• Living a double life and find it confusing to know who you really are
  • Problems with your parents/community who push traditional values and don’t accept you
  • Keeping secrets, then feeling guilty and ashamed
  • Feeling not good enough because of your race, religion, culture, ethnicity, sexuality.
  • Questioning your identity


Hiding and Living a Double Life

Hiding aspects of oneself is a way of coping with differences between the home environment/culture and the dominant culture. Why? Because we all want to fit in and feel like we belong. We also don’t like to upset our families or risk being rejected and shunned by our communities. Ultimately, we want to be able to express all aspects of our identities without losing important ties.

At home, you may dress in a conservative way that pleases family and outside of the home you will wear clothing that matches your style preferences. You may follow different dietary rules when at home or in your community than you do outside of that community. You may date and have a relationship outside the home, but keep your relationship a secret from those who wouldn’t approve. You may participate in activities outside of your home/community that you keep separate.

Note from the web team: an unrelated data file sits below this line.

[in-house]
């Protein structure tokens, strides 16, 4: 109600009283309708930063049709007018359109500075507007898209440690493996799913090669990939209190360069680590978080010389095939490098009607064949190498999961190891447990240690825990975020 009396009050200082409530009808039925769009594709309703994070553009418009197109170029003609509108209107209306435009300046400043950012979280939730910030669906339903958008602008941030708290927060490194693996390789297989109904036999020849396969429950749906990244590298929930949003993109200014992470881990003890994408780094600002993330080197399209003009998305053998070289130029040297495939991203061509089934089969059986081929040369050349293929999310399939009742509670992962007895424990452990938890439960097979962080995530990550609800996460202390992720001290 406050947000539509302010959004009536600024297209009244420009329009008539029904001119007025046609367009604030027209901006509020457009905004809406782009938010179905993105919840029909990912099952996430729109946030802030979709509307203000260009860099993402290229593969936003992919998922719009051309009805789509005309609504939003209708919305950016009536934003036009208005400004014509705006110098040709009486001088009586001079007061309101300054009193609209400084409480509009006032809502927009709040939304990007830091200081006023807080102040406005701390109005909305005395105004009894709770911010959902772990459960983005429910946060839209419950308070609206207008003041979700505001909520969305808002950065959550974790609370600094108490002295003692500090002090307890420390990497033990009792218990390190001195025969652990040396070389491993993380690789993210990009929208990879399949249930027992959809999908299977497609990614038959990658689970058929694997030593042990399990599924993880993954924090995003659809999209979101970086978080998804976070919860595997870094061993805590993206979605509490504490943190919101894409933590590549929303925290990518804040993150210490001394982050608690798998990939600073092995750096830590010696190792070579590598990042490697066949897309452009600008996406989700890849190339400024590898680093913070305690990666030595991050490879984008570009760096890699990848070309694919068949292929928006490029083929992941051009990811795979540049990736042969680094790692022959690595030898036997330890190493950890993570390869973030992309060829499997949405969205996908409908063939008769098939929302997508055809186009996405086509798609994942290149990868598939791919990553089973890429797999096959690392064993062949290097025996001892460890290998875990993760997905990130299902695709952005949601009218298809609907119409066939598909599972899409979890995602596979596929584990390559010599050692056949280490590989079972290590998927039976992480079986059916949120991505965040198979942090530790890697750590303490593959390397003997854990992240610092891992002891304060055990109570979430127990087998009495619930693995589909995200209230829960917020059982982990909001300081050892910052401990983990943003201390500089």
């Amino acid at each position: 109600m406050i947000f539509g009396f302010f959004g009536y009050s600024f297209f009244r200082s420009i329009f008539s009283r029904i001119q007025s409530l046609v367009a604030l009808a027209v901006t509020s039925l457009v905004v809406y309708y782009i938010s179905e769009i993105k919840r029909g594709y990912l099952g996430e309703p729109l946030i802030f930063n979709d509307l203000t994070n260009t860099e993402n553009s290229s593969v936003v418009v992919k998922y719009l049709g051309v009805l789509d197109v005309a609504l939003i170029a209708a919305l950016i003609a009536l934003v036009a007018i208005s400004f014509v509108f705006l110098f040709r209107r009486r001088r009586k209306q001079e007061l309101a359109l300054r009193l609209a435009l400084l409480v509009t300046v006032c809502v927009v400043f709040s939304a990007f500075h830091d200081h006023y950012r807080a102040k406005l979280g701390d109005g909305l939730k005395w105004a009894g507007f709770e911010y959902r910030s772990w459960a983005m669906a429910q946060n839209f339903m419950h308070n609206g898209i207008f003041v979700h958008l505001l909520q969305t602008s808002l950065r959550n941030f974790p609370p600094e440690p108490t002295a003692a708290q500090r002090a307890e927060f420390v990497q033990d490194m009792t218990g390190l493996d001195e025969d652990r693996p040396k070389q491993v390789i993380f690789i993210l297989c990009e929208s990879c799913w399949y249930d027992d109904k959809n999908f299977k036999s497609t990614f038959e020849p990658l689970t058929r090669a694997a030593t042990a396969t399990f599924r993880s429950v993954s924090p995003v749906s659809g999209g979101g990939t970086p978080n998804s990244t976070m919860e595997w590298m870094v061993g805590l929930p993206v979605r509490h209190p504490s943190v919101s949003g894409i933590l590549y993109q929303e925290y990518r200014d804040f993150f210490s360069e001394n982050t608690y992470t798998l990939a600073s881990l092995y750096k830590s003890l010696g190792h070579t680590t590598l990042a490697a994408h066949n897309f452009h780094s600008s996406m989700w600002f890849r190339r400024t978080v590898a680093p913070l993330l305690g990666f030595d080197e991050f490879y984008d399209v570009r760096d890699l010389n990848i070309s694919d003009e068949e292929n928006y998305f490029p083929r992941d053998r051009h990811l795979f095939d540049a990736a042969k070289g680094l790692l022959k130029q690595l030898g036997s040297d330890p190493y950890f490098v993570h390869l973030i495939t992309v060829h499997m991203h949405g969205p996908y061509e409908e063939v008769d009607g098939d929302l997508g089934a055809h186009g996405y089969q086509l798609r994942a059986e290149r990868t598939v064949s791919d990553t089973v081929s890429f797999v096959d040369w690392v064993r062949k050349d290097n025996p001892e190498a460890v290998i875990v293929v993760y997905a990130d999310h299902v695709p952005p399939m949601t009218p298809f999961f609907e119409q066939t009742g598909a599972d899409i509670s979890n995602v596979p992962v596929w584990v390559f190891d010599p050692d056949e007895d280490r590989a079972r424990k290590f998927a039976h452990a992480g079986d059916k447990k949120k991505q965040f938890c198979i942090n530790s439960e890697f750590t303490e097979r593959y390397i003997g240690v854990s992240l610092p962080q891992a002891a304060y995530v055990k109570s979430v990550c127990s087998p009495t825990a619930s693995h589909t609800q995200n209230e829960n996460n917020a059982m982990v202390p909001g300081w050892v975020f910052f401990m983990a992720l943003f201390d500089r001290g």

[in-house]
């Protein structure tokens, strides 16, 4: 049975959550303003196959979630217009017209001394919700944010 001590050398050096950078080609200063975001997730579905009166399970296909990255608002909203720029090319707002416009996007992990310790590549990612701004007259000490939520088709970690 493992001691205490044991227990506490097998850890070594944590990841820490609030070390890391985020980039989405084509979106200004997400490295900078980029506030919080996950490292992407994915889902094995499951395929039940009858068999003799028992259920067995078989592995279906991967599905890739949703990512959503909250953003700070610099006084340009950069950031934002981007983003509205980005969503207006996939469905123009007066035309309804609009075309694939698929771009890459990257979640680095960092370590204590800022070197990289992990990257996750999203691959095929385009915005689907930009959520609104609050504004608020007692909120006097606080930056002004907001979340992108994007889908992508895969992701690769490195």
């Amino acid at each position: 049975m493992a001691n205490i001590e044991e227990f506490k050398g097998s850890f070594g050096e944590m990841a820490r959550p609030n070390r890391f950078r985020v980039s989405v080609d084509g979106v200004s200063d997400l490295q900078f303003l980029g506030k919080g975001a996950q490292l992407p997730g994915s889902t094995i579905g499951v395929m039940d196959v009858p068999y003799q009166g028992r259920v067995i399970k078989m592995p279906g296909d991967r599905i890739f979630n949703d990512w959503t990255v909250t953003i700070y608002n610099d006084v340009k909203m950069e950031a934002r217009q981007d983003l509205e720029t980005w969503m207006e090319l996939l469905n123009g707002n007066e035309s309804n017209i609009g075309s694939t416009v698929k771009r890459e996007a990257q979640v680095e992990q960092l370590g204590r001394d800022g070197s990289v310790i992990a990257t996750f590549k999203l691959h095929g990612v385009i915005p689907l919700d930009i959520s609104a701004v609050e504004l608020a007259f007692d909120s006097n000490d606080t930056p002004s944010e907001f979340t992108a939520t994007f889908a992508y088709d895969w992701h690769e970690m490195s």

One Common Reason for Hiding and Living a Double Life is Fear of Conflict and Disapproval.

The amount of fear your feel is likely proportionate to how strict your family/community is and how open they are to seeing your point of view. If your family is very strict, you are likely hiding many aspects of yourself outside of the home in order to try to balance your need to be yourself with your need to maintain family and community ties. If your family is open to negotiating with you, you may not need to hide as much – Instead, you can speak to them, share your perspective, and come to a middle ground.